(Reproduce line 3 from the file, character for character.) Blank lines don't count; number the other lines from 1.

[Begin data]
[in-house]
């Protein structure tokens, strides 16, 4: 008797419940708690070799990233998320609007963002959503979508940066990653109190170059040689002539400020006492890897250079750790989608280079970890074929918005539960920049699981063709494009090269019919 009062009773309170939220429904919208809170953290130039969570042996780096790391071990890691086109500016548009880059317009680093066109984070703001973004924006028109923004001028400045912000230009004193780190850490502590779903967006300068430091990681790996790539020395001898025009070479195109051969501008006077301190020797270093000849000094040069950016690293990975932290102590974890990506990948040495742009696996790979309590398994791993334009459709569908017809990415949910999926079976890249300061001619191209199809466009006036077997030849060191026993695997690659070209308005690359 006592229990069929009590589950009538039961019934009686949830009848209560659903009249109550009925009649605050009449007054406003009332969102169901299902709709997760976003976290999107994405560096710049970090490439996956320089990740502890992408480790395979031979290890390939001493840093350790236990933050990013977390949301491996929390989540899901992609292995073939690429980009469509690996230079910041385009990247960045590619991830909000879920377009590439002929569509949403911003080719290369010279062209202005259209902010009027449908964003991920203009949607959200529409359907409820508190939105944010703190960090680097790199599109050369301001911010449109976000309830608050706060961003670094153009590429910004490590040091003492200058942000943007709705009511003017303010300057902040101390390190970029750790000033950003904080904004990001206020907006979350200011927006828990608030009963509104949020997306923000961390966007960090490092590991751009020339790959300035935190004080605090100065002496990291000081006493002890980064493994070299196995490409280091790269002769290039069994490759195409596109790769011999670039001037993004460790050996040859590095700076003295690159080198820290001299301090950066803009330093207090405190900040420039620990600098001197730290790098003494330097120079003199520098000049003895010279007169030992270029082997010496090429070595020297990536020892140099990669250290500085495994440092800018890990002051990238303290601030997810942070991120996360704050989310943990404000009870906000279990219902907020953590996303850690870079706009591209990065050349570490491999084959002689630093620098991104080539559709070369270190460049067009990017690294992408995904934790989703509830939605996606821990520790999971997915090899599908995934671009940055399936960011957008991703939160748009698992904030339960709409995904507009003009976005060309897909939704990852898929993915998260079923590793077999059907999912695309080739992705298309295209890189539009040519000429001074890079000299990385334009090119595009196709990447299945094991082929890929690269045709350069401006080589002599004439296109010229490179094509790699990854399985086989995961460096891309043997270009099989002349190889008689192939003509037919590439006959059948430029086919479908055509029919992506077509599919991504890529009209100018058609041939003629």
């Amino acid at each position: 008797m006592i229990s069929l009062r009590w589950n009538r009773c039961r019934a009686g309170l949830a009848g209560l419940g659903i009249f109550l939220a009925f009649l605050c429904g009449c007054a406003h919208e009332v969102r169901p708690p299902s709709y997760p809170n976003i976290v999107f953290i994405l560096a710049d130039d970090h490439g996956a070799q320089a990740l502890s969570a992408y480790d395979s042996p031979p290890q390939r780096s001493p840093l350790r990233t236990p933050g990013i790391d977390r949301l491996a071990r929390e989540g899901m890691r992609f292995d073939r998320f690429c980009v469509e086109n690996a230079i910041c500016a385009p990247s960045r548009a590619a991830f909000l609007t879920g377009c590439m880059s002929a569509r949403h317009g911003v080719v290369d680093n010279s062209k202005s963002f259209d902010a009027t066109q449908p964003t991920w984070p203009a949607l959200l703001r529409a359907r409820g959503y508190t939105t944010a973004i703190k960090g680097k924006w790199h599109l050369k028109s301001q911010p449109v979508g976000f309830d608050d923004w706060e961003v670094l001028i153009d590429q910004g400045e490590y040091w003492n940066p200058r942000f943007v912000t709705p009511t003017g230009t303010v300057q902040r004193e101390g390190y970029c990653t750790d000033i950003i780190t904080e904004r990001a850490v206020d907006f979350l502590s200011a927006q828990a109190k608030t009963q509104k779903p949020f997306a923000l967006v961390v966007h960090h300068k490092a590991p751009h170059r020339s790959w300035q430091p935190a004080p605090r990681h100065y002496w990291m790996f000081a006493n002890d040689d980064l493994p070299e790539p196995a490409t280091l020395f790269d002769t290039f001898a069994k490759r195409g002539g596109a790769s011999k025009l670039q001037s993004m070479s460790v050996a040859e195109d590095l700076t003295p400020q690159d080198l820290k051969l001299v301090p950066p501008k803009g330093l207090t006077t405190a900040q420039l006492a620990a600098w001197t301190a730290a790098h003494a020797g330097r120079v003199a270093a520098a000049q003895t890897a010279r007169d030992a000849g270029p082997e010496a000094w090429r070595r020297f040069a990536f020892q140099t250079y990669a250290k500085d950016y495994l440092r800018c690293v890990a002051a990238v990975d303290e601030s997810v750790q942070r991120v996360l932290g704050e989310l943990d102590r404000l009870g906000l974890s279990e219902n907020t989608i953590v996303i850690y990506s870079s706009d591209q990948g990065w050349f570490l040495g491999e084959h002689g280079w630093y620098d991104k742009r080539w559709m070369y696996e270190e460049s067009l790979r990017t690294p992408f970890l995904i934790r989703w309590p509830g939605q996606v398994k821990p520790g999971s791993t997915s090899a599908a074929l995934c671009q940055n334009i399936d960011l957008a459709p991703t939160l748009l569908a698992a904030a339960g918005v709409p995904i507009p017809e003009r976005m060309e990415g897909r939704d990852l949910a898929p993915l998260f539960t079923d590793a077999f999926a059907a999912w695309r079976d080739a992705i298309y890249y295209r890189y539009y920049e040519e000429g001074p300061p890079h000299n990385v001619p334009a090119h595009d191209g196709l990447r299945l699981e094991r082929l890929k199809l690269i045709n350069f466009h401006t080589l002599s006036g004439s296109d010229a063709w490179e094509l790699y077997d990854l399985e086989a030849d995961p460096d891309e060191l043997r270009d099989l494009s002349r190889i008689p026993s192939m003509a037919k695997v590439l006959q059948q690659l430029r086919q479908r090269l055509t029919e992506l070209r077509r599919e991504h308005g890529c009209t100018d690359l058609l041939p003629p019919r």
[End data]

């Amino acid at each position: 008797m006592i229990s069929l009062r009590w589950n009538r009773c039961r019934a009686g309170l949830a009848g209560l419940g659903i009249f109550l939220a009925f009649l605050c429904g009449c007054a406003h919208e009332v969102r169901p708690p299902s709709y997760p809170n976003i976290v999107f953290i994405l560096a710049d130039d970090h490439g996956a070799q320089a990740l502890s969570a992408y480790d395979s042996p031979p290890q390939r780096s001493p840093l350790r990233t236990p933050g990013i790391d977390r949301l491996a071990r929390e989540g899901m890691r992609f292995d073939r998320f690429c980009v469509e086109n690996a230079i910041c500016a385009p990247s960045r548009a590619a991830f909000l609007t879920g377009c590439m880059s002929a569509r949403h317009g911003v080719v290369d680093n010279s062209k202005s963002f259209d902010a009027t066109q449908p964003t991920w984070p203009a949607l959200l703001r529409a359907r409820g959503y508190t939105t944010a973004i703190k960090g680097k924006w790199h599109l050369k028109s301001q911010p449109v979508g976000f309830d608050d923004w706060e961003v670094l001028i153009d590429q910004g400045e490590y040091w003492n940066p200058r942000f943007v912000t709705p009511t003017g230009t303010v300057q902040r004193e101390g390190y970029c990653t750790d000033i950003i780190t904080e904004r990001a850490v206020d907006f979350l502590s200011a927006q828990a109190k608030t009963q509104k779903p949020f997306a923000l967006v961390v966007h960090h300068k490092a590991p751009h170059r020339s790959w300035q430091p935190a004080p605090r990681h100065y002496w990291m790996f000081a006493n002890d040689d980064l493994p070299e790539p196995a490409t280091l020395f790269d002769t290039f001898a069994k490759r195409g002539g596109a790769s011999k025009l670039q001037s993004m070479s460790v050996a040859e195109d590095l700076t003295p400020q690159d080198l820290k051969l001299v301090p950066p501008k803009g330093l207090t006077t405190a900040q420039l006492a620990a600098w001197t301190a730290a790098h003494a020797g330097r120079v003199a270093a520098a000049q003895t890897a010279r007169d030992a000849g270029p082997e010496a000094w090429r070595r020297f040069a990536f020892q140099t250079y990669a250290k500085d950016y495994l440092r800018c690293v890990a002051a990238v990975d303290e601030s997810v750790q942070r991120v996360l932290g704050e989310l943990d102590r404000l009870g906000l974890s279990e219902n907020t989608i953590v996303i850690y990506s870079s706009d591209q990948g990065w050349f570490l040495g491999e084959h002689g280079w630093y620098d991104k742009r080539w559709m070369y696996e270190e460049s067009l790979r990017t690294p992408f970890l995904i934790r989703w309590p509830g939605q996606v398994k821990p520790g999971s791993t997915s090899a599908a074929l995934c671009q940055n334009i399936d960011l957008a459709p991703t939160l748009l569908a698992a904030a339960g918005v709409p995904i507009p017809e003009r976005m060309e990415g897909r939704d990852l949910a898929p993915l998260f539960t079923d590793a077999f999926a059907a999912w695309r079976d080739a992705i298309y890249y295209r890189y539009y920049e040519e000429g001074p300061p890079h000299n990385v001619p334009a090119h595009d191209g196709l990447r299945l699981e094991r082929l890929k199809l690269i045709n350069f466009h401006t080589l002599s006036g004439s296109d010229a063709w490179e094509l790699y077997d990854l399985e086989a030849d995961p460096d891309e060191l043997r270009d099989l494009s002349r190889i008689p026993s192939m003509a037919k695997v590439l006959q059948q690659l430029r086919q479908r090269l055509t029919e992506l070209r077509r599919e991504h308005g890529c009209t100018d690359l058609l041939p003629p019919r």